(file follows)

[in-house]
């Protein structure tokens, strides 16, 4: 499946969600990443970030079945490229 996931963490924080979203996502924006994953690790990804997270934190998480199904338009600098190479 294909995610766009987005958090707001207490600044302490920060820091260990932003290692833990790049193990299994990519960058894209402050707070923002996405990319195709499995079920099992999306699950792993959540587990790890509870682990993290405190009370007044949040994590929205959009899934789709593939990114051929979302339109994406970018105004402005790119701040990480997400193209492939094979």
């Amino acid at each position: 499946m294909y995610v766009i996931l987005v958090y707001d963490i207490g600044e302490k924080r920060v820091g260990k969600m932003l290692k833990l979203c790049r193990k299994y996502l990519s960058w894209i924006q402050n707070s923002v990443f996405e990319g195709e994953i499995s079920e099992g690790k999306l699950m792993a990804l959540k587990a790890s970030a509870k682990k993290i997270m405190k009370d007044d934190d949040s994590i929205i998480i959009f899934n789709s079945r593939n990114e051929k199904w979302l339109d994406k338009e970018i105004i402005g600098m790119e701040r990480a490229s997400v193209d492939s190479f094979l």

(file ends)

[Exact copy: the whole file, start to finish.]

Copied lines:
[in-house]
């Protein structure tokens, strides 16, 4: 499946969600990443970030079945490229 996931963490924080979203996502924006994953690790990804997270934190998480199904338009600098190479 294909995610766009987005958090707001207490600044302490920060820091260990932003290692833990790049193990299994990519960058894209402050707070923002996405990319195709499995079920099992999306699950792993959540587990790890509870682990993290405190009370007044949040994590929205959009899934789709593939990114051929979302339109994406970018105004402005790119701040990480997400193209492939094979």
């Amino acid at each position: 499946m294909y995610v766009i996931l987005v958090y707001d963490i207490g600044e302490k924080r920060v820091g260990k969600m932003l290692k833990l979203c790049r193990k299994y996502l990519s960058w894209i924006q402050n707070s923002v990443f996405e990319g195709e994953i499995s079920e099992g690790k999306l699950m792993a990804l959540k587990a790890s970030a509870k682990k993290i997270m405190k009370d007044d934190d949040s994590i929205i998480i959009f899934n789709s079945r593939n990114e051929k199904w979302l339109d994406k338009e970018i105004i402005g600098m790119e701040r990480a490229s997400v193209d492939s190479f094979l």